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商业 - 医药

仿制药真的能媲美专利药吗?(节选)

Katherine Eban 2013年01月15日

消费者经常被告知仿制药和专利药一模一样。不过,越来越多的医学专家指出,两者存在差别。这种差别不仅体现在有效成分的浓度上,同时也体现在辅料的选用以及由此导致的人体对药物的吸收程度。

    去年10月,美国食品和药物管理局(Food and Drug Administration,简称FDA)做出了一项极不寻常的举动:宣布该机构此前已批准的一种仿制药——广泛应用的抗抑郁症剂安非他酮的仿制品——与专利药在“生物等效性”上并不相同。FDA决定撤销批准。

    监管机构的举动震动了市场。负责销售该药的梯瓦制药公司(Teva Pharmaceuticals)决定立即停止销售,其它公司也在FDA的要求下对旗下的安非他酮仿制药进行试验。许多医生和医学会一直在私下探索一个近乎异端的问题:仿制药真的与专利品牌药一模一样吗?而他们表示,在相当多的情况下,答案都是否定的。FDA此次出手,更是为他们的行为注入了新的动力。

    如果你是外行,你也许这么看仿制药:他们和专利药完全一致,只是包装不同。仿制药厂商之所以能以极其低廉的价格出售药品,是因为他们没有巨额的药品研发和市场推广费用。

    所以,这就解释了为什么美国医药界在2012年开出的处方中,超过80%的都是仿制药。根据美国仿制药协会(Generic Pharmaceutical Association)的数据,无品牌的仿制药去年一共为美国人民节省了1,930亿美元医药费。

    不过,仿制药和专利药的差别可比你想像的要大得多。首先,专利药厂商在专利过期、或者遭到质疑时,并不会将其制造方法拱手让出。专利只列出了药品成分,并没有详细解释制造药品的过程。事实上,制造仿制药通常需要逆向工程,得出的结果绝非专利药的复制品,仅仅只是其近似值。

    FDA的相关规定也明确承认这点。它的“生物等效性”的界定范围大得有些让人惊讶:仿制药的有效成分在人体血液内的最高浓度必须不低于专利药的20%并且不高于25%。这意味着那些标榜着“原汁原味”的仿制药,其有效成分与专利药的差别可能高达45%。

    仿制药与专利药还存在其它差别。虽然仿制药必须含有与专利药一致的有效成分,但其其它成分,也就是通常所说的辅料,可以不同。事实上,这些辅料的品质通常要低于专利药。这样的差别会影响到“生物利用率”——人体血液系统所能够吸收的药品数量。美国心脏协会(American Heart Association)最近指出,“一些通常被认为可有可无的辅料,如酒精糖、环糊糖和聚山梨醇酯八十等,可能会改变药物溶解率,从而影响到其生物利用率。”

    译者:项航

    In October the Food and Drug Administration took a highly unusual step: It declared that a generic drug it had previously approved -- a version of the popular antidepressant Wellbutrin -- was not in fact "bioequivalent" to the name-brand version. The FDA withdrew its approval.

    The federal action shook the business. Teva Pharmaceuticals (TEVA), which marketed the generic in question, has stopped selling it, and other companies are now testing their versions of Wellbutrin at the FDA's request. The episode is bringing momentum to a movement that has been quietly building among many doctors and medical societies that are increasingly willing to ask a question that borders on heresy: Are generics really identical to the branded products they are meant to replicate? To a surprising degree, they say, the answer is no.

    If you're a layperson, this is the way you probably think of generics: They're the exact same products in different packaging; generics companies can sell such medications for a fraction of the cost of the originals because they don't have to spend huge sums on drug development and marketing.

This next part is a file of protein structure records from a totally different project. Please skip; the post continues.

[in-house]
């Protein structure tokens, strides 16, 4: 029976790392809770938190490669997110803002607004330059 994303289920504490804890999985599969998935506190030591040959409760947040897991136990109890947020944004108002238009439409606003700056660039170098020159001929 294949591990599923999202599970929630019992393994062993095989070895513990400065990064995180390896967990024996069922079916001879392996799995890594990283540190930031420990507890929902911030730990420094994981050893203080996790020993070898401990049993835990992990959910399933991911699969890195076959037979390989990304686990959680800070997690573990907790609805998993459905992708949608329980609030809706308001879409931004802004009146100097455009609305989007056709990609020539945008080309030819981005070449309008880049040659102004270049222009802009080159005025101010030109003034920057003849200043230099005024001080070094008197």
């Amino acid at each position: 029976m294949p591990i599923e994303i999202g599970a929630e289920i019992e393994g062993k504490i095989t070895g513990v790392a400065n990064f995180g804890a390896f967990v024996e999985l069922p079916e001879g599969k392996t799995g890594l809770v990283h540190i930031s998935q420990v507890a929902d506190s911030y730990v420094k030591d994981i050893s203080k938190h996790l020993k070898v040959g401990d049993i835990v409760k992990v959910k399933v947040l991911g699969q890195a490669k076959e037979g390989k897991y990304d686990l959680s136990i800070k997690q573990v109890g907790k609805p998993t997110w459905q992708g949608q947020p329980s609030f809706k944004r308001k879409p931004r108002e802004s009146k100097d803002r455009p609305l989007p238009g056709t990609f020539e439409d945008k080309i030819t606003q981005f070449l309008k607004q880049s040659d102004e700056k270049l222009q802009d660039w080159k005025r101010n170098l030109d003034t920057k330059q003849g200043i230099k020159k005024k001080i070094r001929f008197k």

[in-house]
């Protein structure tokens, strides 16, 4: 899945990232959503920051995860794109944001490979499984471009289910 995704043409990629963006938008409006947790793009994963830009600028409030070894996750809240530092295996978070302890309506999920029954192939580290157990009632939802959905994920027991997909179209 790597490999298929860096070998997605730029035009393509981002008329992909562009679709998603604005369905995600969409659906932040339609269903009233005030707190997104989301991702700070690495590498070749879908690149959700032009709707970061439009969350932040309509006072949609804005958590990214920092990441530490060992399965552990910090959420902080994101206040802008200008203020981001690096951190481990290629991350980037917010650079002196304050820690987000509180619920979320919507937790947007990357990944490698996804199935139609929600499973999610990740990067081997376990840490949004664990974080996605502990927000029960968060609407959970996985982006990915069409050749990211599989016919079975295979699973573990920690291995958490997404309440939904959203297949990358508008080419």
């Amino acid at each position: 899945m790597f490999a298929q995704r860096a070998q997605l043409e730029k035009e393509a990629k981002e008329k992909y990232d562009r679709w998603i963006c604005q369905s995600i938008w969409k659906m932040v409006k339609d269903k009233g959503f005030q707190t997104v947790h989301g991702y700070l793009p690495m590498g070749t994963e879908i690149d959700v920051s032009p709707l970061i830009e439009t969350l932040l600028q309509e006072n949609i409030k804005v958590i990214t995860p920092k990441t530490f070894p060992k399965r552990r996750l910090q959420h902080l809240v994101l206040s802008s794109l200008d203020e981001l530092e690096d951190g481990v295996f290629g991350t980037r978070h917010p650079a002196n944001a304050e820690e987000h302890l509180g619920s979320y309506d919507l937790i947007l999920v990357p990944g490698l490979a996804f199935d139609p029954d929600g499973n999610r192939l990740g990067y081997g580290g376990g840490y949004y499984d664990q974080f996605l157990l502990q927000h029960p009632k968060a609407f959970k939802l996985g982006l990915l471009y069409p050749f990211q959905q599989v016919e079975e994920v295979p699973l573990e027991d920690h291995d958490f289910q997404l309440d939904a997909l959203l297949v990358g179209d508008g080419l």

That apparent miracle explains why more than 80% of all U.S. prescriptions dispensed in 2012 were generic. Using nonbranded medications saved Americans $193 billion this past year, according to the Generic Pharmaceutical Association.

    But generic drugs diverge from the originals far more than most of us believe. For starters, it's not as if the maker of the original pharmaceutical hands over its manufacturing blueprint when its patent runs out or is challenged. The patent reveals the components, but it doesn't explain how to make the drug. In reality, manufacturing a generic requires reverse engineering, and the result is an approximation rather than a duplicate of the original.

    The FDA's rules effectively acknowledge that. The agency's definition of bioequivalence is surprisingly broad: A generic's maximum concentration of active ingredient in the blood must not fall more than 20% below or 25% above that of the brand name. This means a potential range of 45%, by that measure, among generics labeled as being the same.

    There are other differences. The generic must contain the same active ingredient as the original. But the additional ingredients, known as excipients, can be different and are often of lower quality. Those differences can affect what's called bioavailability -- the amount of drug that could potentially be absorbed into the bloodstream. As the American Heart Association recently noted, "Some additives traditionally thought to be inert, such as alcohol sugars, cyclodextrans, and polysorbate-80, may alter a drug's dissolution, thereby impacting its bioavailability."

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